has been very positive. In 2023, our voluntary turnover in the United States was over 40% lower than pre-pandemic levels, our applicant pools for exempt roles nearly doubled pre-pandemic levels, and business results continued to improve in spite of challenging economic conditions.
Inclusive Culture – At Synchrony, we believe in a strong employee culture that supports EDIC and bolsters business results by:
Attracting and retaining top talent who are looking for a supportive and engaging workplace. This has helped mitigate turnover and improve employee retention.
Boosting employee morale and engagement, which leads to higher productivity and better job performance.
Improving teamwork and collaboration, which can lead to better problem-solving, more efficient decision-making, and improved results.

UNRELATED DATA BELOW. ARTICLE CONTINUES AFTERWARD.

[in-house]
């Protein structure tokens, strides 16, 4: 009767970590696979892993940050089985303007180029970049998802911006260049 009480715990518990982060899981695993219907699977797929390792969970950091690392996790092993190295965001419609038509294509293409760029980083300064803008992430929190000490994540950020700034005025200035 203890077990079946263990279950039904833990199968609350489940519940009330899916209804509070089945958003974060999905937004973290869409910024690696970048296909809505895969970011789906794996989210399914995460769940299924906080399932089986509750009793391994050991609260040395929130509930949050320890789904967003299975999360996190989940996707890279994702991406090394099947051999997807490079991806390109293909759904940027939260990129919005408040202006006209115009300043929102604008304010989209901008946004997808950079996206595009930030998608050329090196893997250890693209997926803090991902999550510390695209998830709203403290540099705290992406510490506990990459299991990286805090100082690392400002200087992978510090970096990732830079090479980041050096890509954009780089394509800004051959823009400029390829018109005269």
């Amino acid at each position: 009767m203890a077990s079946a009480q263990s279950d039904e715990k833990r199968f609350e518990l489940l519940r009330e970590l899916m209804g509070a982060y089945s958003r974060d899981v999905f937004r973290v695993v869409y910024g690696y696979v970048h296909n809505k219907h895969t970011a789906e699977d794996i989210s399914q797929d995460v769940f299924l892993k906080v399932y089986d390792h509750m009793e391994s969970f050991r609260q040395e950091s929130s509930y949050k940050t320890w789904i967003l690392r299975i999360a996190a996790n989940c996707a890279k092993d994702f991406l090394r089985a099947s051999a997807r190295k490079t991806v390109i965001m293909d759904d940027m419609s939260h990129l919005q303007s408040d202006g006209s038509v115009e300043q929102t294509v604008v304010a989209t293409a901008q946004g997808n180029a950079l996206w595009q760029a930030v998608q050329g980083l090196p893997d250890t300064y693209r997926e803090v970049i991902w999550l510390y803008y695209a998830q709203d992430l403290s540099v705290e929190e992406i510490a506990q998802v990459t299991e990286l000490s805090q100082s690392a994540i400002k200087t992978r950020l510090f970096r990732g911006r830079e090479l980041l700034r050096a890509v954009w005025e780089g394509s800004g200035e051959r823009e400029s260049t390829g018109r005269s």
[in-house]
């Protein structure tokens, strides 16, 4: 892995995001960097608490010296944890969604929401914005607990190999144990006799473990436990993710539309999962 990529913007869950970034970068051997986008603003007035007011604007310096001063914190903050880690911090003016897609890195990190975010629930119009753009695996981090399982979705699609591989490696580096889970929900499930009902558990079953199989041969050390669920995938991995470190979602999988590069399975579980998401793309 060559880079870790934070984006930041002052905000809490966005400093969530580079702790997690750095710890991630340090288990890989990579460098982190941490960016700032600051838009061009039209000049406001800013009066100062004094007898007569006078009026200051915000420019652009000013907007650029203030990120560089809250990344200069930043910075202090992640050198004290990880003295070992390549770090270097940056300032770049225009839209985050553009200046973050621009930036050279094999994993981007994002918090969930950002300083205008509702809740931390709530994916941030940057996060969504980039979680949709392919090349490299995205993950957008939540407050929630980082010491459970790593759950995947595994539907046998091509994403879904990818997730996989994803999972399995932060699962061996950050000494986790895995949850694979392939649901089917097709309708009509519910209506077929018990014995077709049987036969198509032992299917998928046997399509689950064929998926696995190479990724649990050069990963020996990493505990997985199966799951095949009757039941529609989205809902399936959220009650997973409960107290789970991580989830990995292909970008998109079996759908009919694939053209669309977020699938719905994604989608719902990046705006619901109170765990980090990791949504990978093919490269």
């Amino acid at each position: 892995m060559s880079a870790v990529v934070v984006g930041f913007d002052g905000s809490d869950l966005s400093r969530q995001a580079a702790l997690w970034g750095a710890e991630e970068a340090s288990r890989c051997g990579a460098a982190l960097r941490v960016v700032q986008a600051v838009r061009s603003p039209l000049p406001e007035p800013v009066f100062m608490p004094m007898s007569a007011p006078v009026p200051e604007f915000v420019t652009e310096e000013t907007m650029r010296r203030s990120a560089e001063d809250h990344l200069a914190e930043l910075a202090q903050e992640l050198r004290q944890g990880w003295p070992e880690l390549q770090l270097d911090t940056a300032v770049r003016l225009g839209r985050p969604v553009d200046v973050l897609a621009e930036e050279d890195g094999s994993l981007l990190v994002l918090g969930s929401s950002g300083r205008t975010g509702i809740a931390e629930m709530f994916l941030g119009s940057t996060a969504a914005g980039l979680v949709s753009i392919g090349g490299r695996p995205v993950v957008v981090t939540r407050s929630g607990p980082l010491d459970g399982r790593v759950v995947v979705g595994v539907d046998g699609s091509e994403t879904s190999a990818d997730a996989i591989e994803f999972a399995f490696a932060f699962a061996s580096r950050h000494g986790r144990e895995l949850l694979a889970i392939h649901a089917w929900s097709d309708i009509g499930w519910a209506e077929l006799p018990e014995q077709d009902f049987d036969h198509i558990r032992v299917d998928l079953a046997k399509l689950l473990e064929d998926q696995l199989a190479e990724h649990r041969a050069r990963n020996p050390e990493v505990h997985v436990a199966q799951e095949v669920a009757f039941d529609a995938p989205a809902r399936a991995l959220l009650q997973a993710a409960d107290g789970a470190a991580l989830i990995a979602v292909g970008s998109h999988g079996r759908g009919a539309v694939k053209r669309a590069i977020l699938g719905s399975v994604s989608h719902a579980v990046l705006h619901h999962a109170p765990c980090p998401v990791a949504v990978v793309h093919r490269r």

Building a positive Company reputation, which helps attract top talent, new customers, investors, and business partners.

Diversity – In 2023, we published our first Diversity Report that provides transparency and a holistic overview of our diversity accomplishments and program. Our ability to cultivate and sustain a diverse workforce that reflects our customers and communities we serve, combined with our focus to hire the most qualified candidate for each role, is what drives our approach. In 2023, we had a year-over-
year increase in diverse demographics driven in part by increasing representation of Blacks and Hispanics at Vice President and above levels in the United States and increasing the number of females in Vice President and above roles globally. As of December 2023, our